Only 7% of SMEs in major economies see international trade as offering opportunity for expansion, Bibby’s Global Business Monitor report has found.
Two-thirds of businesses expressed concern about the stability of the global economy. The biggest perceived threats to the global economy were the US’s political situation (29%), Brexit (20%) and conflict and terrorism (15%).
Among UK businesses, Brexit was the main concern at 42%, with war and terror also ranking higher than average at 22%.
The two biggest barriers to international trade reported were foreign exchange fluctuations (20%) and government regulation (14%). In Britain, 38% of SMEs cited exchange rates as the main impediment.
Grim perceptions of the global scene stood in contrast with SMEs’ largely positive views about their own nations’ markets. More than half said their country’s economy was doing well, while a third reckoned it would improve in the coming year.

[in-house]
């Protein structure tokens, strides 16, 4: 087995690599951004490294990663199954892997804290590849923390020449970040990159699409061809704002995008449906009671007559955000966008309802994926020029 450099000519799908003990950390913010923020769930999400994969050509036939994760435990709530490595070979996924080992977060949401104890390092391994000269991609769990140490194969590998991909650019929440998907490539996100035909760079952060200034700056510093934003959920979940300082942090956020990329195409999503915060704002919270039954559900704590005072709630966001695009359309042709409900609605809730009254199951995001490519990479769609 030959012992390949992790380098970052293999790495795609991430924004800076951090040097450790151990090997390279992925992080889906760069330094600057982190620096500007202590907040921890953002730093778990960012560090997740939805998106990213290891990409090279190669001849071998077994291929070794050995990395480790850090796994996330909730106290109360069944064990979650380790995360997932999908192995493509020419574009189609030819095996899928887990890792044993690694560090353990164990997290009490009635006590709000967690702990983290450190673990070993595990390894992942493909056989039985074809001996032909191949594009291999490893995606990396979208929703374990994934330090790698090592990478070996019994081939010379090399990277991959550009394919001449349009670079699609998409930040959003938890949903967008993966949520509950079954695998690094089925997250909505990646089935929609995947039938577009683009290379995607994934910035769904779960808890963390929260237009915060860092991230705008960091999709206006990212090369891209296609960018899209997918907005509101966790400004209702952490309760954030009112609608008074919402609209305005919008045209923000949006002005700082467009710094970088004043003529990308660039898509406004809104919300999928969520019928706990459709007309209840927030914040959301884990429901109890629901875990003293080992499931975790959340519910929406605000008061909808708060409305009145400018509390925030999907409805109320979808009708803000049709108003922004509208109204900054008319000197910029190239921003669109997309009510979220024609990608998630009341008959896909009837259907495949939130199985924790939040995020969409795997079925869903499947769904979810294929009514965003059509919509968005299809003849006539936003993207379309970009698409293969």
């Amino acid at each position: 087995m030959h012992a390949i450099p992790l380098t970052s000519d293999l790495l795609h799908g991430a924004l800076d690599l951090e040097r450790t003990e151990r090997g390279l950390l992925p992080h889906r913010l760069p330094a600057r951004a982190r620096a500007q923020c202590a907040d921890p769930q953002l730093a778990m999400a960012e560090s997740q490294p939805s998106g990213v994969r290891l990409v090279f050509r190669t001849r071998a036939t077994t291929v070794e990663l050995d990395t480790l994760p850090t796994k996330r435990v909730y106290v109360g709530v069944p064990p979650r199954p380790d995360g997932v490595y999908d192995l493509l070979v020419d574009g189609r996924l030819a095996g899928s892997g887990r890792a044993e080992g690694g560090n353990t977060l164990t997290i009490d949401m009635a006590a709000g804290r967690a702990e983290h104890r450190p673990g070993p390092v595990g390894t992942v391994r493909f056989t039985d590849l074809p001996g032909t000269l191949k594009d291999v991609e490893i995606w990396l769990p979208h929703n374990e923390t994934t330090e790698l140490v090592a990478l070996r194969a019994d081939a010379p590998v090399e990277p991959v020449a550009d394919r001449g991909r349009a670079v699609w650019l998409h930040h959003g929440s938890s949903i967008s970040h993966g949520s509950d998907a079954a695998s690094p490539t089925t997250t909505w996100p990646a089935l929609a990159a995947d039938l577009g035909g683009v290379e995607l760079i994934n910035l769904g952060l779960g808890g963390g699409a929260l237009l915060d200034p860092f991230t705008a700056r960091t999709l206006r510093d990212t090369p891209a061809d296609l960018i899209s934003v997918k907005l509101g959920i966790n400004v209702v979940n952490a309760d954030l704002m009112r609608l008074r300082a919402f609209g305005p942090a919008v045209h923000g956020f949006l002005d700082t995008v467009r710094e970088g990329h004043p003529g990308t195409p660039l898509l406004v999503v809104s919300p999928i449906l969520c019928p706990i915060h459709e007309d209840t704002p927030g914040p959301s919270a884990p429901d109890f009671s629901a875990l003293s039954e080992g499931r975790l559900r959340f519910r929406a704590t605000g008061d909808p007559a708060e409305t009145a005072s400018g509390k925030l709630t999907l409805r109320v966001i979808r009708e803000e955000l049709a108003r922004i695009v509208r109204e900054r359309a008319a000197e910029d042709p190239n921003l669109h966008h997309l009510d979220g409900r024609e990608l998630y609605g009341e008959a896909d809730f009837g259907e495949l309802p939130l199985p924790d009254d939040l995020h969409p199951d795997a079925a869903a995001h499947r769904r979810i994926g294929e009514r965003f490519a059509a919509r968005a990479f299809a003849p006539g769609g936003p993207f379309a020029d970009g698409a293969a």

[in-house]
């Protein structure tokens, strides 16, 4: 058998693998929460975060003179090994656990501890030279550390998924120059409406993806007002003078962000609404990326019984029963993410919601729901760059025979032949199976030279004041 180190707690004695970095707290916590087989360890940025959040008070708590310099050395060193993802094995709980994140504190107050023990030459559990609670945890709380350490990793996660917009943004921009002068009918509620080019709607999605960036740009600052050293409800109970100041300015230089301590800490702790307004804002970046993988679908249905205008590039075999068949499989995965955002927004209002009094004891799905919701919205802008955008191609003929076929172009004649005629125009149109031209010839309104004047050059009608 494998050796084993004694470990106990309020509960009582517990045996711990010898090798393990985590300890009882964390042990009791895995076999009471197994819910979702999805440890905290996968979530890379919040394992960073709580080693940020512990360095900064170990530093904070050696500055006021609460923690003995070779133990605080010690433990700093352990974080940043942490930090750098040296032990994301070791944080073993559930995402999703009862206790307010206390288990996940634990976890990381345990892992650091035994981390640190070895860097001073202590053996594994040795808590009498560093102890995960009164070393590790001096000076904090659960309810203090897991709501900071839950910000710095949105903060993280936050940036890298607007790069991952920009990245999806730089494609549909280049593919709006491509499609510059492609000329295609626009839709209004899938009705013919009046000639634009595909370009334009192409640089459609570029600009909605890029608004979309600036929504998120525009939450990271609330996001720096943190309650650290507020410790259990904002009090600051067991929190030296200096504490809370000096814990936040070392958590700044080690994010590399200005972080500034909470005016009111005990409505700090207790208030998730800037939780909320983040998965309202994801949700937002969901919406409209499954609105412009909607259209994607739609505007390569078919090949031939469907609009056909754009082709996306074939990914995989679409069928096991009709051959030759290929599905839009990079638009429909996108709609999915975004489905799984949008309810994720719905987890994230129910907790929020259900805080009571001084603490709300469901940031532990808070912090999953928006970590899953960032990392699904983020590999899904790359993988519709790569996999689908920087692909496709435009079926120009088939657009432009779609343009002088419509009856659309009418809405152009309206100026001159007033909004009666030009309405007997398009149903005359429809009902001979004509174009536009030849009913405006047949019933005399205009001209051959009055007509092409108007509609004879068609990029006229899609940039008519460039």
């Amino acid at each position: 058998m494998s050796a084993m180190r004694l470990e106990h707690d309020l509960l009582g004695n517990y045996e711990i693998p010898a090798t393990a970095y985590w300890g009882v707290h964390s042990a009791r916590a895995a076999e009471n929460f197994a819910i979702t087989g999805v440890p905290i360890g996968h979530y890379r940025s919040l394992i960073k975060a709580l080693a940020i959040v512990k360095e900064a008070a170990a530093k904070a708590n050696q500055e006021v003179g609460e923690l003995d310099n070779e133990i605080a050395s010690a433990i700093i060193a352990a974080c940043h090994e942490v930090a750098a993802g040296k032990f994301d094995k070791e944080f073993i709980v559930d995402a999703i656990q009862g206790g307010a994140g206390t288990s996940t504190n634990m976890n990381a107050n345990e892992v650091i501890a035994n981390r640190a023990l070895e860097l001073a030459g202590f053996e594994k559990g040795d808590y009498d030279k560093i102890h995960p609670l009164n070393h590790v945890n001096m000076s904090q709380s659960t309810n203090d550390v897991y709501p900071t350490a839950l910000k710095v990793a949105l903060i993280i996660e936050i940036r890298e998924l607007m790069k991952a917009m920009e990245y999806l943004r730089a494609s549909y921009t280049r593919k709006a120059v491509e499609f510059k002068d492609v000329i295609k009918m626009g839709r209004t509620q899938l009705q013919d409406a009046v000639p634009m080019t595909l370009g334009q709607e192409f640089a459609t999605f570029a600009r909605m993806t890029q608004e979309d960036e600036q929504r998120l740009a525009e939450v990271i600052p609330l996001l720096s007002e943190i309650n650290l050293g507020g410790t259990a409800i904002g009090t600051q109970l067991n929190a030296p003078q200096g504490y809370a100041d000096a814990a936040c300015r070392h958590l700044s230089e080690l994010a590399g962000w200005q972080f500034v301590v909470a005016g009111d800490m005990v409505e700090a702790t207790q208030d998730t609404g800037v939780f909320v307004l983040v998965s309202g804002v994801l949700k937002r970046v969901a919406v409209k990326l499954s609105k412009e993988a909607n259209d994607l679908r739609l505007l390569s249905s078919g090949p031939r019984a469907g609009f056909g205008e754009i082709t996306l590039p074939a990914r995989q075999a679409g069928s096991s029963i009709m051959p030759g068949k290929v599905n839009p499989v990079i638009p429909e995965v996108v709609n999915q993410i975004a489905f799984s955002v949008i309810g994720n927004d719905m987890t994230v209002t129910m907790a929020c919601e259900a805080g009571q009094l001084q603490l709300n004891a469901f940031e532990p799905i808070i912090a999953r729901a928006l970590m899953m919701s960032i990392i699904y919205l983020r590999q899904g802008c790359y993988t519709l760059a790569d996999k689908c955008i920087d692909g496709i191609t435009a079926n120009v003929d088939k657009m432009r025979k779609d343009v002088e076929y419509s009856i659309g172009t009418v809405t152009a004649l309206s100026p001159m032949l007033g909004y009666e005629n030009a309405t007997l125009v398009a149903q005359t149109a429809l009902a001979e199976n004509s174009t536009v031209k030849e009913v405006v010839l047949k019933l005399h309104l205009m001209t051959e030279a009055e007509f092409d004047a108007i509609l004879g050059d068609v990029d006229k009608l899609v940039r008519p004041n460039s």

In France, where a new government had just been elected at the time of the survey, confidence in the future reached 53%. Meanwhile, 81% of German SMEs were happy with how their economy was faring, up five points from 2016, despite impending polls.
Globally, SMEs shunned growth abroad, instead concentrating on finding new market segments (12%), expanding in their countries (12%) and developing new products (11%).
David Postings, Bibby’s global chief executive officer, said: “There are a number of universal barriers to international trade that SMEs must overcome, including time-zones, cultural nuances, border regulations, legal practices and languages. However, our research reveals that currency volatility is the number one concern amongst SME owners today.
“While it is encouraging to see SMEs broadly confident about their own sales growth, more needs to be done to highlight the support available from public and private sectors to help businesses unlock growth opportunities from international trade.
“Businesses able to leverage the benefits of exporting and importing, whether this is finding new customer markets or forging new supply chains, have a higher propensity to achieve long-term growth.”
The survey consisted of 1,655 interviews with SMEs across the USA, Ireland, the UK, Germany, Poland, France, the Czech Republic, the Netherlands, Canada, Singapore and Hong Kong.